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Diwali, the triumph of light and kindness

1 month and 17 days to decorate your diyas.

Diwali is about light, knowledge, and celebrating the good in life. In 2023, Diwali takes place on November 12th. Today, you’ll gain insight into the history and traditions of this millenary celebration: learn about the roots of this ancient festival, design your diyas and rangolis, and enjoy the festival of fireworks in New Delhi. Happy Diwali t... Show more

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Exquisite and exotic Diwali designs full of light and color


Diwali symbols and their meanings: Ganesha, the sacred sound Om, lotus flowers, and diyas–Diwali oil lamps

Color palette

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Indigo, the rich violet blue dye that comes from India

Indigo is a rich violet blue shade. This color was named after the indigo dye, which is an organic compound extracted from the plant Indigofera tinctoria, also known as true indigo. It’s used to dye cotton, silk, wool, food, and even hair. Historically, indigo has always been a widely used dye. Countries like China, Inda, Japan, and other Southeast Asian areas have employed it for centuries. It was even found in archaeological items from Egypt and Mesopotamia. According to color psychology, indigo represents knowledge, integrity, kindness, and intuition. It’s also great if you want to get inspired.

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Patriarch and other hues or purple, the colors of nobility

This color is called patriarch. This purple shade is lighter than the well-known Tyrian purple. Purple and its different hues have always been the representation of royalty and nobility. The extraction process of purple was difficult and expensive: it comes from a mollusk from Tyre, a type of snail. Many of these mollusks (around 120) were required for making just one gram of purple dye, that is why it was so expensive and only kings and emperors could afford it. Did you know that Alexander the Great wore this type of purple? Apart from representing power and luxury, it is also connected to wisdom, creativity, and spirituality. Because it is rarely found in nature, it’s also perceived as a mysterious tone.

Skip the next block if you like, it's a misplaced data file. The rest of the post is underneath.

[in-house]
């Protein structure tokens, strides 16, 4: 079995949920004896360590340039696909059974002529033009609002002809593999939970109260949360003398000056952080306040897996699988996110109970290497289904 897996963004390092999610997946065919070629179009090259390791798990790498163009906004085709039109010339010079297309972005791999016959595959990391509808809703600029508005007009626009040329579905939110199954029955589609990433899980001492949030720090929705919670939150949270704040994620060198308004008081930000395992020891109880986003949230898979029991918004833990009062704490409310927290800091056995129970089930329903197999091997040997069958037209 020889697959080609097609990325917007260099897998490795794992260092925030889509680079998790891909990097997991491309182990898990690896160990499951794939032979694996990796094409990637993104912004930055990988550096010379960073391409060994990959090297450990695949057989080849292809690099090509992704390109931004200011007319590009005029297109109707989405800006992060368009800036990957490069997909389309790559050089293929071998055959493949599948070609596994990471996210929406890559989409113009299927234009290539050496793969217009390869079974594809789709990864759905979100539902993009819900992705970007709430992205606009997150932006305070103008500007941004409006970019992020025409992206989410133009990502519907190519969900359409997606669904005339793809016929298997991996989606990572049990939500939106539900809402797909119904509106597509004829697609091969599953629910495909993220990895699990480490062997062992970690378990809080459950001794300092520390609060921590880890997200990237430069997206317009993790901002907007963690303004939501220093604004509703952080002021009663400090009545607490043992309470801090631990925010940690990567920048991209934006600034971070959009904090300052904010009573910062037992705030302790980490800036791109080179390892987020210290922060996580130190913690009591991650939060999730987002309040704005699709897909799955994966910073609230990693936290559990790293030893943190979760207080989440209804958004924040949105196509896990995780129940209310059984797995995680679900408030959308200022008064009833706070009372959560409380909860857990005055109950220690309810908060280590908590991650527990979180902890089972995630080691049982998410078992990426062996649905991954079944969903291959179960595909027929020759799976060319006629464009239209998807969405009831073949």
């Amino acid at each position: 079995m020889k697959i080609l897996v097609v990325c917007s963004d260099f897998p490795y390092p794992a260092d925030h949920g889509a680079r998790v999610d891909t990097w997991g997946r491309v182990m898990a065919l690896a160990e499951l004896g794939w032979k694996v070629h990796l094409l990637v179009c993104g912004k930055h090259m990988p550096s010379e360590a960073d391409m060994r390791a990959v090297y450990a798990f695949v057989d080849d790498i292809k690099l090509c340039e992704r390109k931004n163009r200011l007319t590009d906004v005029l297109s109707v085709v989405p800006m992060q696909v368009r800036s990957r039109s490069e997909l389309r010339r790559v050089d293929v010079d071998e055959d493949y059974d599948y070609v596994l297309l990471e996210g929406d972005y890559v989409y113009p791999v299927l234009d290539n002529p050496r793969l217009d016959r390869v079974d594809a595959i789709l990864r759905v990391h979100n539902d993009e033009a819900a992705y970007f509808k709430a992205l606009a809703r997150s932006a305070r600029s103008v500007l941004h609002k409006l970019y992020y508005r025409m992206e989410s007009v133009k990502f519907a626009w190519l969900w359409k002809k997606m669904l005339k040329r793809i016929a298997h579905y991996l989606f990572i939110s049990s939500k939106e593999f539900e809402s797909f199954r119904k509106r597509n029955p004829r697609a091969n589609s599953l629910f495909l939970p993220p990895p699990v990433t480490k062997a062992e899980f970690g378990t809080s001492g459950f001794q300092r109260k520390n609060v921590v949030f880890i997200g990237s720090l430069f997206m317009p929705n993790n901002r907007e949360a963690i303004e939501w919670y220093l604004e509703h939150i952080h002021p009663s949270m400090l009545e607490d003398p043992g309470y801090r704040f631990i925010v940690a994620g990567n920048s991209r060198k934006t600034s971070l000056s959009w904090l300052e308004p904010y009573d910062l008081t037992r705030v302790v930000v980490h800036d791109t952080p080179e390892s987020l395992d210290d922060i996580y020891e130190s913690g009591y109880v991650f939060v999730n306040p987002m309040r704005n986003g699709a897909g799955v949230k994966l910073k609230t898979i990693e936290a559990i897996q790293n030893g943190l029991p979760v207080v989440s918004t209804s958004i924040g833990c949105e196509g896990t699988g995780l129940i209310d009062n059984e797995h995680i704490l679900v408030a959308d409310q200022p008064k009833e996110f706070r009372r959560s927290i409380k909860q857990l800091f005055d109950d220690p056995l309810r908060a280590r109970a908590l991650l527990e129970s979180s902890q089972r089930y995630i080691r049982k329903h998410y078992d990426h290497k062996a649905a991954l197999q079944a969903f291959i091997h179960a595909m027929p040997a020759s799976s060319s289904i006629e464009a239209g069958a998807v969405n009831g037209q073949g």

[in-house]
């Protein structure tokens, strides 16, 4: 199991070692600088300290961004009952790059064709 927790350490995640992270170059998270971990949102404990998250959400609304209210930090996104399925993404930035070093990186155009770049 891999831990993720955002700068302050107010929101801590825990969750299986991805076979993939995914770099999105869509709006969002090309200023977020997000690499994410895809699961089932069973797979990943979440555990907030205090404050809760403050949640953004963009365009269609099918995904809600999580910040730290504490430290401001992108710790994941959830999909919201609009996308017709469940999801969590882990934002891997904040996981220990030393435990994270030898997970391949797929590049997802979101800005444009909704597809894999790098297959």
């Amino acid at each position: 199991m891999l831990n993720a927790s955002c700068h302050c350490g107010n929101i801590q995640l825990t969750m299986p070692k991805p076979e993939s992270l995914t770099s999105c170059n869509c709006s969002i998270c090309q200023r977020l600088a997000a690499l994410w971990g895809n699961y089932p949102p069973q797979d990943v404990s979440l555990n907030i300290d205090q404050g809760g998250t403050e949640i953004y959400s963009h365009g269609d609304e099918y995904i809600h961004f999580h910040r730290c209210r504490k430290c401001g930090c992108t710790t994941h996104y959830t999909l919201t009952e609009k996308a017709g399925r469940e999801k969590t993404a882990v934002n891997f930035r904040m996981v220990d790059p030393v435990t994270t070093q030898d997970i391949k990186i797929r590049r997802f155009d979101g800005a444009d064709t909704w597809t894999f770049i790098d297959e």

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Exploring fuchsia Crayola and its beautiful meaning

Fuchsia Crayola is a deep fuchsia, a shade of magenta. It’s a soft hue, very similar to the color of the Crayola color pencil. The synthetic dye of fuchsia was discovered in the 19th century, more precisely in 1895, by a man called François-Emmanuel Veguin. This light hue of magenta has to do with emotional balance and harmony. If you want to convey positive feelings like appreciation, cheerfulness, or contentment, this is your color. This shade also has the power of uplifting you; it helps twitch your confidence and self assurance as well. Fuchsia Crayola will add a sense of renewal and energy to your colorful designs.

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Orange peel, the softness and power of a beautiful hue

Orange peel is a lovely light shade of orange. As it is a softer hue rather than a bright orange, it is the perfect color to make people comfortable. It’s also a shade for conveying prudency and for inspiring good manners. This color can stimulate the appetite, your energy level and it can even stimulate the thyroid to boost your metabolism. Isn’t it incredible? Orange peel is extroversion and enjoying life too, although it has its own spiritual meaning. This hue is connected with the sacral chakra, which is said to play an important role in creativity and fertility. Feel the warmth and optimism thanks to the color orange peel!

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Orange Pantone, the bright color of gerbera daisies

Orange Pantone is a reddish orange that is very similar to the red that gerbera daisies show. Both the color and gerbera daisies represent the beauty of simple things and happiness. They are related to the power of love and friendship too. Celts believed that this flower can end one’s sorrow, something that can also be applied to the color due to its power and energy. For ancient Egyptians, gerbera daisies and their shade represented the strength of the Sun. This playful tint also symbolizes health, energy, engagement, and vitality. Express the power of light over darkness with strokes of orange pantone in your designs.


The history of Diwali: Nagananda, Domingo Paes and Guru Hargobind

The history of Diwali is beautiful. People celebrated Deepavali many centuries ago and it continues to be one of the most important celebrations in the world. There are certain milestones related to the creation of Diwali: Deepavali, the ancient tradition, the creation of a Sanskrit play entitled “Nagananda”, the discoveries of a Portuguese traveler known as Domingo Paes and the release of Guru Hargobind. There are more significant details about the festival of lights that you need to know, for example: when is Diwali celebrated? It really depends on the Hindu lunar calendar and the first new moon between the months of Asvina and Kartika. In 2202, Diwali begins on October 24. Read more about the history and traditions of Diwali and let light win.

527 B.C.


The ancient roots of Diwali

Diwali is a very ancient festival. Its colors and lights embellish the different parts of India with lights and unique decorations. Although there are different sources to trace it back, many of the early writings about it are lost now. The earliest trace of this celebration is, supposedly, observed in the Jain tradition. Mahavira, an important spiritual teacher, was about to pass away and to reach his final nirvana in 527 B.C. During this process, 18 kings reunited to listen to Mahavira’s final teachings, and they decided to honor this Tirthankara (or supreme preacher) by lighting lamps every year. This process was known as Deepavali in early texts.

7th century A.D.